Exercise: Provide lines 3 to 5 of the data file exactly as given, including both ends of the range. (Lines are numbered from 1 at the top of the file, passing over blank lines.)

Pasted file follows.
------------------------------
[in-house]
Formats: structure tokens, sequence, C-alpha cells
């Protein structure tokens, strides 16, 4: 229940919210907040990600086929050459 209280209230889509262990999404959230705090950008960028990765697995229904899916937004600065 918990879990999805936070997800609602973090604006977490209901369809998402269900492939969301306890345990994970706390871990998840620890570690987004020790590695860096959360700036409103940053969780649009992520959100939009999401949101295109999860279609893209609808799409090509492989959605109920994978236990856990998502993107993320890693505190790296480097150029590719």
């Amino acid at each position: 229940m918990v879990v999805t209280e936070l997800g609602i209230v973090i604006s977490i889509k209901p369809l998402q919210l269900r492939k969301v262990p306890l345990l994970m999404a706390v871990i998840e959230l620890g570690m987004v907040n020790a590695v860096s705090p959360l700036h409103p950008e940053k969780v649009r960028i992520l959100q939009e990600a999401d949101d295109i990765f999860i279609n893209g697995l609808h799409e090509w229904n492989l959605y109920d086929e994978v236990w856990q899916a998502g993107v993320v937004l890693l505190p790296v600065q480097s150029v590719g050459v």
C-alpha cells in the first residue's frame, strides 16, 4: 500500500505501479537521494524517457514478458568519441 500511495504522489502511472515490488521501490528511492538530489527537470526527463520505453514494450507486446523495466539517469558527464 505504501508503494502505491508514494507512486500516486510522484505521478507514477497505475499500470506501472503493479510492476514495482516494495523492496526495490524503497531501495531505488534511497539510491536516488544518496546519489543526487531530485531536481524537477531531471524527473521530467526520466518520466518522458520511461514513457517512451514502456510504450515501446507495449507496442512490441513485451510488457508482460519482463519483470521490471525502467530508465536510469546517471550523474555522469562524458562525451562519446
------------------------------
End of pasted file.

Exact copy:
């Protein structure tokens, strides 16, 4: 229940919210907040990600086929050459 209280209230889509262990999404959230705090950008960028990765697995229904899916937004600065 918990879990999805936070997800609602973090604006977490209901369809998402269900492939969301306890345990994970706390871990998840620890570690987004020790590695860096959360700036409103940053969780649009992520959100939009999401949101295109999860279609893209609808799409090509492989959605109920994978236990856990998502993107993320890693505190790296480097150029590719």
């Amino acid at each position: 229940m918990v879990v999805t209280e936070l997800g609602i209230v973090i604006s977490i889509k209901p369809l998402q919210l269900r492939k969301v262990p306890l345990l994970m999404a706390v871990i998840e959230l620890g570690m987004v907040n020790a590695v860096s705090p959360l700036h409103p950008e940053k969780v649009r960028i992520l959100q939009e990600a999401d949101d295109i990765f999860i279609n893209g697995l609808h799409e090509w229904n492989l959605y109920d086929e994978v236990w856990q899916a998502g993107v993320v937004l890693l505190p790296v600065q480097s150029v590719g050459v």
C-alpha cells in the first residue's frame, strides 16, 4: 500500500505501479537521494524517457514478458568519441 500511495504522489502511472515490488521501490528511492538530489527537470526527463520505453514494450507486446523495466539517469558527464 505504501508503494502505491508514494507512486500516486510522484505521478507514477497505475499500470506501472503493479510492476514495482516494495523492496526495490524503497531501495531505488534511497539510491536516488544518496546519489543526487531530485531536481524537477531531471524527473521530467526520466518520466518522458520511461514513457517512451514502456510504450515501446507495449507496442512490441513485451510488457508482460519482463519483470521490471525502467530508465536510469546517471550523474555522469562524458562525451562519446